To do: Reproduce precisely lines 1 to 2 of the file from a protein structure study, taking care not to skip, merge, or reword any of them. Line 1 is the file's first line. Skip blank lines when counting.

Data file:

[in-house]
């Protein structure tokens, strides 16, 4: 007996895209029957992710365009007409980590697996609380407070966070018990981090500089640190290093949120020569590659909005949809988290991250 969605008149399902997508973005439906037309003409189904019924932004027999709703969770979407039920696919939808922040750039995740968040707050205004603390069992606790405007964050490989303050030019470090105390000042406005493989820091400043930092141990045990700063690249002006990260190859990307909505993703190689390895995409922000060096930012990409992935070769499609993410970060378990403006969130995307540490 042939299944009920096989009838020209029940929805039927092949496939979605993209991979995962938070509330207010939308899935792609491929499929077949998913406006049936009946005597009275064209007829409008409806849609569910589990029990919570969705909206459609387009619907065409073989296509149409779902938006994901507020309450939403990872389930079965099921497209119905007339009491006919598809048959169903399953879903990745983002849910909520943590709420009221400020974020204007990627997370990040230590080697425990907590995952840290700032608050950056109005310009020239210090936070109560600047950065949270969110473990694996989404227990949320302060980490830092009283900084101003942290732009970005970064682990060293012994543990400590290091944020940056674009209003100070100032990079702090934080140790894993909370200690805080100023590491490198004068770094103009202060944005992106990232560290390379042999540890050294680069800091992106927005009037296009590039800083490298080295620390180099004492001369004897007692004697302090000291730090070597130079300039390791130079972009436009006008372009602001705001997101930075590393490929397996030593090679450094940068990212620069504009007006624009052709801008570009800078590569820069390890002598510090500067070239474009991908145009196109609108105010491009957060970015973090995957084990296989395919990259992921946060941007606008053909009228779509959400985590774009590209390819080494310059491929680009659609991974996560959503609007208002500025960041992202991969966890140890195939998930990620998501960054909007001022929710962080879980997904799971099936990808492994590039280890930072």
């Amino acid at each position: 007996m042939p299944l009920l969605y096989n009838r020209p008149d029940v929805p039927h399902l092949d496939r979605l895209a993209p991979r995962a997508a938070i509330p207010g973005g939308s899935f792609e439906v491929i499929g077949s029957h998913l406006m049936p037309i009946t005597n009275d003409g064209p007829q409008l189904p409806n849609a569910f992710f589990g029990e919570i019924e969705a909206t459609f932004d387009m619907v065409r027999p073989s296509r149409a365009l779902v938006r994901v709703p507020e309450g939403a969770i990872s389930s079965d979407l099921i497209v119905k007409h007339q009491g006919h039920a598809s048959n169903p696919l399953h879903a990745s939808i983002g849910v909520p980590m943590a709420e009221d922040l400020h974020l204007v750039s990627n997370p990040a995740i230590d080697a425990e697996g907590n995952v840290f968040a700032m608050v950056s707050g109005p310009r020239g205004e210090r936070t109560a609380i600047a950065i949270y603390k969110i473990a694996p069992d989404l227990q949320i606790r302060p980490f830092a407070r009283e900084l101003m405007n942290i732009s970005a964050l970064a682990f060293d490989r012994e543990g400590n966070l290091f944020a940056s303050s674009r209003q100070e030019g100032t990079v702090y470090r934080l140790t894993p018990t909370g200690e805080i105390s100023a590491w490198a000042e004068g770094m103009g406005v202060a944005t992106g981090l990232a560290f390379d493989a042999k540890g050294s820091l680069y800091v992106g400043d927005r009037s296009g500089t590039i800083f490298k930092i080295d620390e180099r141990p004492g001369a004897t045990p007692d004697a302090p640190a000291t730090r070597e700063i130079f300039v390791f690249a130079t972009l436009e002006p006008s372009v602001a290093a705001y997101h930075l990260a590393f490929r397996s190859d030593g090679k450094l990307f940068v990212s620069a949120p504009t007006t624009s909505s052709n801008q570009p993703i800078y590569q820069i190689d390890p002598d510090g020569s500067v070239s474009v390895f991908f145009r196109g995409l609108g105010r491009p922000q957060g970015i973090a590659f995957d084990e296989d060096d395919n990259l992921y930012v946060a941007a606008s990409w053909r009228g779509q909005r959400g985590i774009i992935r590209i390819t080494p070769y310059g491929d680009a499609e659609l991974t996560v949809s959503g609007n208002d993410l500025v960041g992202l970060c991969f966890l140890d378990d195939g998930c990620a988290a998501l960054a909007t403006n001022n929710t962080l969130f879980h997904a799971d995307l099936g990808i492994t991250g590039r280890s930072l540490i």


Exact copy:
[in-house]
């Protein structure tokens, strides 16, 4: 007996895209029957992710365009007409980590697996609380407070966070018990981090500089640190290093949120020569590659909005949809988290991250 969605008149399902997508973005439906037309003409189904019924932004027999709703969770979407039920696919939808922040750039995740968040707050205004603390069992606790405007964050490989303050030019470090105390000042406005493989820091400043930092141990045990700063690249002006990260190859990307909505993703190689390895995409922000060096930012990409992935070769499609993410970060378990403006969130995307540490 042939299944009920096989009838020209029940929805039927092949496939979605993209991979995962938070509330207010939308899935792609491929499929077949998913406006049936009946005597009275064209007829409008409806849609569910589990029990919570969705909206459609387009619907065409073989296509149409779902938006994901507020309450939403990872389930079965099921497209119905007339009491006919598809048959169903399953879903990745983002849910909520943590709420009221400020974020204007990627997370990040230590080697425990907590995952840290700032608050950056109005310009020239210090936070109560600047950065949270969110473990694996989404227990949320302060980490830092009283900084101003942290732009970005970064682990060293012994543990400590290091944020940056674009209003100070100032990079702090934080140790894993909370200690805080100023590491490198004068770094103009202060944005992106990232560290390379042999540890050294680069800091992106927005009037296009590039800083490298080295620390180099004492001369004897007692004697302090000291730090070597130079300039390791130079972009436009006008372009602001705001997101930075590393490929397996030593090679450094940068990212620069504009007006624009052709801008570009800078590569820069390890002598510090500067070239474009991908145009196109609108105010491009957060970015973090995957084990296989395919990259992921946060941007606008053909009228779509959400985590774009590209390819080494310059491929680009659609991974996560959503609007208002500025960041992202991969966890140890195939998930990620998501960054909007001022929710962080879980997904799971099936990808492994590039280890930072």